Det Jim McLeod

Your Favorite Van Helsing In Film

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The most famous vampire hunter in literary and film history has been portrayed by many great actors on film. Who is your favorite? Some of the actors who have played him:

Edward Van Sloan in Dracula (1931)

Peter Cushing in Horror Of Dracula (1958) and many others through the 1970s

Laurence Olivier in Dracula (1979)

Anthony Hopkins in Bram Stoker's Dracula (1992)

Hugh Jackman in Van Helsing (2004)

Feel free to add any others.

My favorite would have to be Peter Cushing. He was so determined and tough that he practically made Dracula look like an underdog. No one could pound in a stake with more gusto than him.

 

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I would probably go with Cushing as well, although I like all of them, with the possible exception of Van Helsing. Not that I don't like Hugh Jackman. He can be a riveting actor. His upcoming portrayal of Gary Hart looks like something really off the beaten path for him, and based on the trailers, he's going to be great in the film. But I saw Van Helsing in the theater, and it was a muddled CGI mess at just that time in movie history when everyone was going CGI crazy to the point of completely forgetting about things like plot or character or interesting dialogue. (Some of the new superhero movies, certainly not all, have shown you can have both).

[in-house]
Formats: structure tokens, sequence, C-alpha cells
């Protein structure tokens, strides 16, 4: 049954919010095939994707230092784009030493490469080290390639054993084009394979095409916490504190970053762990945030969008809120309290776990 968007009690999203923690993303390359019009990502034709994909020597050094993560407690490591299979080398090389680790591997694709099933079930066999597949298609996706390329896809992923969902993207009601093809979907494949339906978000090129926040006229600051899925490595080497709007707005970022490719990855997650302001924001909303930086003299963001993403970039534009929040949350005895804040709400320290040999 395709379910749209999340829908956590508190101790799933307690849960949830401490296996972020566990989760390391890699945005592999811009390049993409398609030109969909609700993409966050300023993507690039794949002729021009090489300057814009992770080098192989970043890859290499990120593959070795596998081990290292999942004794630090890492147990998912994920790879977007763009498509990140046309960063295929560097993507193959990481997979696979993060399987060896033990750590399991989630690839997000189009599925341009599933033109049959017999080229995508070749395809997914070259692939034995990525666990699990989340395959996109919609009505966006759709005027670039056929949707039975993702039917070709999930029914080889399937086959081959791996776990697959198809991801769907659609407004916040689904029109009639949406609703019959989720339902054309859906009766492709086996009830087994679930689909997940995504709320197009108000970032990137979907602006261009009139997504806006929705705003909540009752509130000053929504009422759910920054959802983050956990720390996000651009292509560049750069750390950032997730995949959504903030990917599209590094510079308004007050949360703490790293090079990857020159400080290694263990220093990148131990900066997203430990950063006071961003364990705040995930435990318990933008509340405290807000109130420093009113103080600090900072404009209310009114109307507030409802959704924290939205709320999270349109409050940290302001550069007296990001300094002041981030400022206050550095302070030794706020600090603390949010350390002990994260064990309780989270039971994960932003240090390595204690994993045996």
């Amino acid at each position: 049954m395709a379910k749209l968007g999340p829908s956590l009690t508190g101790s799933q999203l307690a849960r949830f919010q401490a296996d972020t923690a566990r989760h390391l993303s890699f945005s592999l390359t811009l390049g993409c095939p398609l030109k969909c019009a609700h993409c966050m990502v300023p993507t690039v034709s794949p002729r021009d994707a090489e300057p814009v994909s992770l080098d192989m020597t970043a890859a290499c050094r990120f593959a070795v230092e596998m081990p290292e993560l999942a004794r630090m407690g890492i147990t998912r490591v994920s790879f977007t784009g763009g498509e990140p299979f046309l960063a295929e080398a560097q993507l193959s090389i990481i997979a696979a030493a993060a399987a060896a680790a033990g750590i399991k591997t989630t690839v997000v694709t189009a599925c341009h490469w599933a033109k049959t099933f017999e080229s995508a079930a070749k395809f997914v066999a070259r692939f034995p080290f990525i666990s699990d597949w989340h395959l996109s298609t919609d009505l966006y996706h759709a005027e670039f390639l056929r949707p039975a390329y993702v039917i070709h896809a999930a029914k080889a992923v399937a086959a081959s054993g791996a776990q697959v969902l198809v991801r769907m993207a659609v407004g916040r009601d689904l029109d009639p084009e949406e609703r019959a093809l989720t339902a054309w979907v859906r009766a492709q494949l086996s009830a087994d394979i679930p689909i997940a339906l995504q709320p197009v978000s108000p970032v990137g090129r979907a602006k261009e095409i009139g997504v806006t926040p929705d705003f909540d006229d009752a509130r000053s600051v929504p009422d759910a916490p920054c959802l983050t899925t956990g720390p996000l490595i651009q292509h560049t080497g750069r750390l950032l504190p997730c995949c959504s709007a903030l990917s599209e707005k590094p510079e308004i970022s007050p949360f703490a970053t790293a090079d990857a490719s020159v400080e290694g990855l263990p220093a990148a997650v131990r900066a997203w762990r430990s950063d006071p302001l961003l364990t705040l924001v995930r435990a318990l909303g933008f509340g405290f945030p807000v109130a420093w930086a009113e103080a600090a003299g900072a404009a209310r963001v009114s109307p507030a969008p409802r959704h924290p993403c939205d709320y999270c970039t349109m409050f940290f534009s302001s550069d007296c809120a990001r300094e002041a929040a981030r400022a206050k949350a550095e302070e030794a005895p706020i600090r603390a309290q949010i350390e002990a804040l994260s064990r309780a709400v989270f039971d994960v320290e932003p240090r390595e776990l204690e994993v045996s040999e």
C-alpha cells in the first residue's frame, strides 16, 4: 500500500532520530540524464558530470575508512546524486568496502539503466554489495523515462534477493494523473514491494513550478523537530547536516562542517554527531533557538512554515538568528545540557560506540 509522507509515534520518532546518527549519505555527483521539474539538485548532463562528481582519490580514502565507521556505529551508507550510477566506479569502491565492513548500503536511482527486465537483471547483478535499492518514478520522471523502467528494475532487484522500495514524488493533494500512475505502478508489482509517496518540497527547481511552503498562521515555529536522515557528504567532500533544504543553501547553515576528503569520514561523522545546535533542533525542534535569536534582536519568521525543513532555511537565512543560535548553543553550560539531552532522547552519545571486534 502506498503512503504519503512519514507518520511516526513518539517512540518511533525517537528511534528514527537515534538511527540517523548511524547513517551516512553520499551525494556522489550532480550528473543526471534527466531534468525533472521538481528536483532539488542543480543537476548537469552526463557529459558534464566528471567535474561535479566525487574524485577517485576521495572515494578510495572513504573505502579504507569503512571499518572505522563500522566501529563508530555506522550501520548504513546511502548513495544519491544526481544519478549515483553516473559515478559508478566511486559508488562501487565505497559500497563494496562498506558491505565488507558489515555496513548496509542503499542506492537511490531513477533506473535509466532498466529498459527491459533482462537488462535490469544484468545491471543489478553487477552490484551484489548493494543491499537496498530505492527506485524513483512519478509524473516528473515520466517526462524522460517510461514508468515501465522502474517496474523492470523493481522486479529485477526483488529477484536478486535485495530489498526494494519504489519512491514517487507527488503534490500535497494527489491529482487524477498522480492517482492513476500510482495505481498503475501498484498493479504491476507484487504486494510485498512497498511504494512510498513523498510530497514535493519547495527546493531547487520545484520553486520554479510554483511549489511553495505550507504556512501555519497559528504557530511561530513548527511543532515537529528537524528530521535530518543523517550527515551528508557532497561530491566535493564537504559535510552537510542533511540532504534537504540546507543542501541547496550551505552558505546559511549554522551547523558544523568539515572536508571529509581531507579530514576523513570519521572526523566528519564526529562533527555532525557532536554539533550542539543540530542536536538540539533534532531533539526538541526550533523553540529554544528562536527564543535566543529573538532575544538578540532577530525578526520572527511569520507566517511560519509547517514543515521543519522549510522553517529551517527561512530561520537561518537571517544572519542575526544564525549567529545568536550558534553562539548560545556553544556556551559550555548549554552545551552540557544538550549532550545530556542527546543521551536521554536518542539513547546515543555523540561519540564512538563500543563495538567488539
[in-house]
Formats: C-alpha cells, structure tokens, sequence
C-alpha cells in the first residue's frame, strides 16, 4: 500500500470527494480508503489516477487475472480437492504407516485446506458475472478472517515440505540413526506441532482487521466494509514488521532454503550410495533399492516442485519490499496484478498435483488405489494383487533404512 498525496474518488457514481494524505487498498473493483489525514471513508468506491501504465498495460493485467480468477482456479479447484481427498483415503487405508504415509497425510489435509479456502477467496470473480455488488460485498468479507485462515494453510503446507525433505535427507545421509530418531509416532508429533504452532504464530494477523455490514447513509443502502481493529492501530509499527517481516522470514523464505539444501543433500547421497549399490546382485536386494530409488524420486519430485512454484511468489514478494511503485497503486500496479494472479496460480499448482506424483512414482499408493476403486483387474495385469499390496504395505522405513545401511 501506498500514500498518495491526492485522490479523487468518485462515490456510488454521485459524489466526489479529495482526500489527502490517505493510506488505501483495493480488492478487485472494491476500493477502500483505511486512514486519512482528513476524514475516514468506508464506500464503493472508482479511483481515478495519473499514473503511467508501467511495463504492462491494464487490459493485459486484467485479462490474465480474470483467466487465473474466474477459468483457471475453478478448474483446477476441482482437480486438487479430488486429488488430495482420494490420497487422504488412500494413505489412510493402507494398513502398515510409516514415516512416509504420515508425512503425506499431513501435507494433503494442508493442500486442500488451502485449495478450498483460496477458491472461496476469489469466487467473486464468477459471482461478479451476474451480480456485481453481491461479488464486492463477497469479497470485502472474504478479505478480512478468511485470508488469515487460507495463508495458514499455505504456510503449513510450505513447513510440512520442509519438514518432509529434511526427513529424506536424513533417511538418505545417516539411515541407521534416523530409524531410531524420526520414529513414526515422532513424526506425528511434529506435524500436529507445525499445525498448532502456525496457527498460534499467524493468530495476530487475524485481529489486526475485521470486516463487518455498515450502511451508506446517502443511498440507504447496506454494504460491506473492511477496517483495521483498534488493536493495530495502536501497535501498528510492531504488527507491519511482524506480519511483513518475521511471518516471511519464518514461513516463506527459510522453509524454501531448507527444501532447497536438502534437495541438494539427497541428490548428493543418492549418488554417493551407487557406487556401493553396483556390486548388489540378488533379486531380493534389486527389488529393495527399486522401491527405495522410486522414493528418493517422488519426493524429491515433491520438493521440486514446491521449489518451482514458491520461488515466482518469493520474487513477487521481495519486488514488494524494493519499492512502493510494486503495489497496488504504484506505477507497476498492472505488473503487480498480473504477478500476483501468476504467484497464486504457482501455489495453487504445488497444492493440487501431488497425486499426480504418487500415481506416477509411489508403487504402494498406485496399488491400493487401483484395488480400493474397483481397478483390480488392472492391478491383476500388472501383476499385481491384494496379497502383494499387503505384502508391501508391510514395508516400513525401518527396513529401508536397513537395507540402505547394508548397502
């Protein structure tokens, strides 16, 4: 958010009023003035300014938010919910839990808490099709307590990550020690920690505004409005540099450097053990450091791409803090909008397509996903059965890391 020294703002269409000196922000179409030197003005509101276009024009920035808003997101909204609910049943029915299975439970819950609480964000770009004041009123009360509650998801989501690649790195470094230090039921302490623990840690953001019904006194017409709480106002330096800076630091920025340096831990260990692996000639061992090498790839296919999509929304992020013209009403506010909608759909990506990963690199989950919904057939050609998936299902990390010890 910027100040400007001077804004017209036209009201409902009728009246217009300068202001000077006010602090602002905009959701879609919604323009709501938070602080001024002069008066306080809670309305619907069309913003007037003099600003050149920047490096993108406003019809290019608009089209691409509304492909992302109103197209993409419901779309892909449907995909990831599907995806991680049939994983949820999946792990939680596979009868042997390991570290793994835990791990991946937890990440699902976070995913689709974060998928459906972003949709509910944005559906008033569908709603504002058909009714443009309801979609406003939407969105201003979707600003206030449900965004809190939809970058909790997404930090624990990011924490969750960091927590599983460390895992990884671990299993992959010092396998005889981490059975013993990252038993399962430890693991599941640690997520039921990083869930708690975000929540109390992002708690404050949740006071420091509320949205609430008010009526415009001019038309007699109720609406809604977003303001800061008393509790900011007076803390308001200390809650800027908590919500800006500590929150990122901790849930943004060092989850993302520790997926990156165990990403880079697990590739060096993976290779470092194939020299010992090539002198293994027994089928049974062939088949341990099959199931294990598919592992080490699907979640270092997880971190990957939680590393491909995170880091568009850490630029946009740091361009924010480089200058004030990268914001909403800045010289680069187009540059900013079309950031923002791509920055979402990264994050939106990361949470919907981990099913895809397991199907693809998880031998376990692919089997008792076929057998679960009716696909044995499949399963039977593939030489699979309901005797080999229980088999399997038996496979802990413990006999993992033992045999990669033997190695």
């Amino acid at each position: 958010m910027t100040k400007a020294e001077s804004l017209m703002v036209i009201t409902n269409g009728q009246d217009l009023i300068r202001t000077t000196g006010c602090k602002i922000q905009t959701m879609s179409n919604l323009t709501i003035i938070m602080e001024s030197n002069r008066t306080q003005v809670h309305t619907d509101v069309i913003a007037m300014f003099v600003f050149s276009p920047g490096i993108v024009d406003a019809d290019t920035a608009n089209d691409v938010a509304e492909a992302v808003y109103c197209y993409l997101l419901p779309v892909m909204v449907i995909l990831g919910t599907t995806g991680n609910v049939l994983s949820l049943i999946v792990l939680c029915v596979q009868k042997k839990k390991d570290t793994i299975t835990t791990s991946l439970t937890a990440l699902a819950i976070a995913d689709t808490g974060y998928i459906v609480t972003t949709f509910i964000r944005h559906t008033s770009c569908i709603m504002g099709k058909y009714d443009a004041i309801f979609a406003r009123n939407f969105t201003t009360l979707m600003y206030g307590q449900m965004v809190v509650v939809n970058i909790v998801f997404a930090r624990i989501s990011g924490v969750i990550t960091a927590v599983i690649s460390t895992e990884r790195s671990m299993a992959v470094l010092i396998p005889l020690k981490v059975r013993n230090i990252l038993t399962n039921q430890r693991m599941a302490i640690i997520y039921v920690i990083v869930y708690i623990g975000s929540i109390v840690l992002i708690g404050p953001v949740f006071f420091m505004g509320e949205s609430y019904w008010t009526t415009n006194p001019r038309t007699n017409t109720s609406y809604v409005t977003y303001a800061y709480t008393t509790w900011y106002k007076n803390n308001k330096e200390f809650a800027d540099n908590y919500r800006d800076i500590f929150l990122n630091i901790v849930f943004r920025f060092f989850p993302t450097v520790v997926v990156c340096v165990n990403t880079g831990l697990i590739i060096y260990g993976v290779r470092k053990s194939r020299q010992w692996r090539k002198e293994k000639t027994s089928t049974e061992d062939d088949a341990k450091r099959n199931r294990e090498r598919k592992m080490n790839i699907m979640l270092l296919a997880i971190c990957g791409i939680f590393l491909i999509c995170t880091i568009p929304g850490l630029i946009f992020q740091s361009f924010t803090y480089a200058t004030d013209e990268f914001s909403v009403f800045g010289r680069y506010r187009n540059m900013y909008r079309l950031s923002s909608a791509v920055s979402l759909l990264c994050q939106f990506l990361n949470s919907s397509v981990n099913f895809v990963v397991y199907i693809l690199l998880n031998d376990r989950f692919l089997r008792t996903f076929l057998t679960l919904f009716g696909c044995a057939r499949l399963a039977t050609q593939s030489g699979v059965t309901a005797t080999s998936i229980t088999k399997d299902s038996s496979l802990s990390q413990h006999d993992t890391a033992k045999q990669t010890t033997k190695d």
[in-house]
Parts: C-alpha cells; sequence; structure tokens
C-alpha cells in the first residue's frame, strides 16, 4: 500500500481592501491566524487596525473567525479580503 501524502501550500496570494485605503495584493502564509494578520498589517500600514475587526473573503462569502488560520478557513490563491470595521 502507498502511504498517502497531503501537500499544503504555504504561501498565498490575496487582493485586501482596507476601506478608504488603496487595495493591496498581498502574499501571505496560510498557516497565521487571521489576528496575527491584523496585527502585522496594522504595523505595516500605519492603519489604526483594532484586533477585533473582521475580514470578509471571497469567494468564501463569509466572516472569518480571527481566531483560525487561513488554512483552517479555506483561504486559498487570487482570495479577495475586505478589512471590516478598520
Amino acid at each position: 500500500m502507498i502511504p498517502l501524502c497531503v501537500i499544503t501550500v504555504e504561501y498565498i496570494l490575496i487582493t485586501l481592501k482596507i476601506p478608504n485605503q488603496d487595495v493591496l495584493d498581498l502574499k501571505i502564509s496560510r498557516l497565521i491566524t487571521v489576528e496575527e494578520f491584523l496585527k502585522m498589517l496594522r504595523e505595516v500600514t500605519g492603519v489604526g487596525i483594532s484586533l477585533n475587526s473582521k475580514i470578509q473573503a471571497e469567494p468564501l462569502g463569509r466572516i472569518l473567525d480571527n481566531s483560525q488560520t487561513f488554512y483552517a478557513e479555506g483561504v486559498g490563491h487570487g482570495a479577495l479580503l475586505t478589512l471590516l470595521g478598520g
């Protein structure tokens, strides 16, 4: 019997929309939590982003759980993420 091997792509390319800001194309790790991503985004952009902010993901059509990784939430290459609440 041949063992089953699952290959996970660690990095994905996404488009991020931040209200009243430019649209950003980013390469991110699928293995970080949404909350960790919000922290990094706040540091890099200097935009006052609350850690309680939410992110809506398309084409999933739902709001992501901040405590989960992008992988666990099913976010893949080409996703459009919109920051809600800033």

Olivier's performance I remember very little about, been too long since I've seen that movie. That was a phase in his career (well ... the final phase) when he was going really accent-happy in Marathon ManThe Boys from BrazilA Little Romance, etc. I can't remember know if he used one of those accents, which all sounded kind of the same, frankly, in Dracula. Hopkins, as I recall, tried to make his Van Helsing sound more Germanic or maybe German-Jew, then the straight up British accent of the earlier Van Helsings. And I found his Van Helsing kind of lusty and earthy and maybe not so one-dimensional obssesed.

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Peter Cushing, hands down.

Other Van Helsings of note:

count-dracula-frank-finlay.jpg

Frank Finlay (opposite Louis Jourdan) in 1977's Count Dracula

 

dracula_1.jpg

Nigel Davenport (opposite Jack Palance) in 1973's Bram Stoker's Dracula

 

hqdefault.jpg

Herbert Lom (opposite Christopher Lee) in 1970's Count Dracula

 

Dracula-Dead-and-Loving-It-dracula-and-r

Mel Brooks (opposite Leslie Nielsen) in 1995's Dracula: Dead and Loving It

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I only put a "Ha Ha" because I could only see one pic at a time as I was scrolling down, and I certainly wasn't thinking about that last one!

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1 hour ago, sewhite2000 said: